Take-away: I can relate to how frustrated the plaintiff creditor must have been in this case.  It followed the supplementary proceedings rules to the letter yet still lost out to a competing (and unwitting) claimant.  If I was in plaintiff’s position,  I think I would now focus my energies on trying to freeze the defendant’s bank account (if he has one), on serving a wage deduction summons on defendant’s employer (if he has a job) or attempting to levy on any of the defendant’s non-exempt personal property.  Either way, this case illustrates how arduous a task it is for a creditor to collect on a money judgment.


Release and Satisfaction of Judgment and Guaranty Liability – IL Law

ReleaseBrahos v. Chickerneo,  2014 IL App (2d) 130543-U, examines Illinois money damages rules, the extent of a guarantor’s liability and satisfaction-of-judgment requirements against the backdrop of a business dispute involving a failed car dealership.

The plaintiff got a multi-million dollar fraud judgment against multiple defendants that stemmed from a failed car dealership business venture.  In post-judgment proceedings, the dealership was sold and the sale proceeds satisfied plaintiff’s judgment against all defendants except for one.  That remaining defendant then moved to dismiss the citation proceedings and for satisfaction of the remaining judgment balance – about $600K.  The trial court agreed and ordered the judgment satisfied.  The plaintiff appealed.

Held: Reversed.  The $600,000 still owed the plaintiff on the money judgment was not satisfied by the bank releasing the investor guarantors from liability under the various dealership loans.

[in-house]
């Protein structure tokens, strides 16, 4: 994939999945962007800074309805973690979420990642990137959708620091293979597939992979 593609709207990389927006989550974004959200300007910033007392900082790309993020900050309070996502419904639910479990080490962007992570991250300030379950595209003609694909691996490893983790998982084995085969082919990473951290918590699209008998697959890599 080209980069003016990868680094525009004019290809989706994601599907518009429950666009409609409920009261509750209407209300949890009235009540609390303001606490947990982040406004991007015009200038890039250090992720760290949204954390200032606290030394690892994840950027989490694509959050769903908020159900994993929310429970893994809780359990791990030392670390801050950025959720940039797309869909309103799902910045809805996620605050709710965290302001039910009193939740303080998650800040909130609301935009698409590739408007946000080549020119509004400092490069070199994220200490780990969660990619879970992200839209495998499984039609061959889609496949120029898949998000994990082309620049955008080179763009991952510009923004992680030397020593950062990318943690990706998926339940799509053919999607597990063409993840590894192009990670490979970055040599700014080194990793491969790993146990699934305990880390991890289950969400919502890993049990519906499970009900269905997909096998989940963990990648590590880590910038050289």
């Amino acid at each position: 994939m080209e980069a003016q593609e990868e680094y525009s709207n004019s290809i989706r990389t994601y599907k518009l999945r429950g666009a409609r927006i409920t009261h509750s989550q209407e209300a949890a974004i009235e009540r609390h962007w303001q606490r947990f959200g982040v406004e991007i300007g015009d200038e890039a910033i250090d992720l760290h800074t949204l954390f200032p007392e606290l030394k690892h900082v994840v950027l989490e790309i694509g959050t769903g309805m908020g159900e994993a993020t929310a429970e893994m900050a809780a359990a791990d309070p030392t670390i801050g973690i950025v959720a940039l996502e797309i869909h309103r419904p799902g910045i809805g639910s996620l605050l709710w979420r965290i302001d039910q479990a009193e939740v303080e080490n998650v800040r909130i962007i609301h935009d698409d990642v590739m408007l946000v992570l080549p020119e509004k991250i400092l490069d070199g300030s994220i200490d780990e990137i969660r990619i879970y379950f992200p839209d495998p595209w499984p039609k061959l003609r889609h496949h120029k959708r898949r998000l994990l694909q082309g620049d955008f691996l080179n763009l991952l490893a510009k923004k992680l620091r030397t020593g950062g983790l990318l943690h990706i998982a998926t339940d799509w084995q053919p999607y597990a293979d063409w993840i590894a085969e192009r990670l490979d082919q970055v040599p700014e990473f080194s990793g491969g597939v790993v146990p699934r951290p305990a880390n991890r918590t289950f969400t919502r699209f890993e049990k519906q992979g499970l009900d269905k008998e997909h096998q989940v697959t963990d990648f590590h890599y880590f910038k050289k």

Reversing the trial court and finding that the plaintiff still could purse defendant for the balance of the money judgment, the Court applied several salient guaranty and release/satisfaction-of-judgment rules:

– Generally, the discharge of the principal obligation discharges the guarantor’s obligation;

Code Section 12-183 (735 ILCS 5/12-183) requires a judgment creditor to sign a release and satisfaction of judgment so that the debtor can record that release with the Court that entered the judgment

– the party seeking the release of a judgment bears the burden of proving that a judgment entered against him was released;

– a release is a contract and is governed by contract law;

– the contracting parties intention is determined by the plain language of the contract;

– it is only where a contract is ambiguous (reasonably susceptible to two opposing meanings) that evidence is allowed in to explain what the contracting parties intended;

– typically, a money judgment can only be satisfied by paying the judgment unless the parties agree otherwise.

(¶¶ 32-35).

The Second District sided with the plaintiff and found that his money judgment shouldn’t have been deemed satisfied by the trial court.  The plaintiff never agreed to release his money judgment against the defendant and there was no evidence that plaintiff agreed to accept a “noncash benefit”- namely, the release from his guarantor liability to the bank.

The Court also pointed to the promissory note that required defendant to pay the judgment’s remaining $600K to the plaintiff.  The bank’s release of the dealership investors from their loan and guaranty liabilities didn’t  affect the defendant’s note liability.

In addition, the dealership lender’s release of the various investors (including plaintiff) from their bank obligations didn’t mention plaintiff’s damage award against the remaining defendant. (¶ 35).

The defendant’s double recovery argument – that the plaintiff got a windfall having his guaranty liability to the bank released while getting paid $600K from the defendant – was also rejected. 

The Court found there was no double recovery because plaintiff was not getting paid twice for the same injury and the bank was not a “joint tortfeasor” with the defendant.  Instead, the bank was a third-party creditor. ¶ 37.


–  A release of judgment will be construed as written and not expanded beyond its clear terms;

– A creditor isn’t required to release a money judgment unless that creditor is paid or the parties agree otherwise.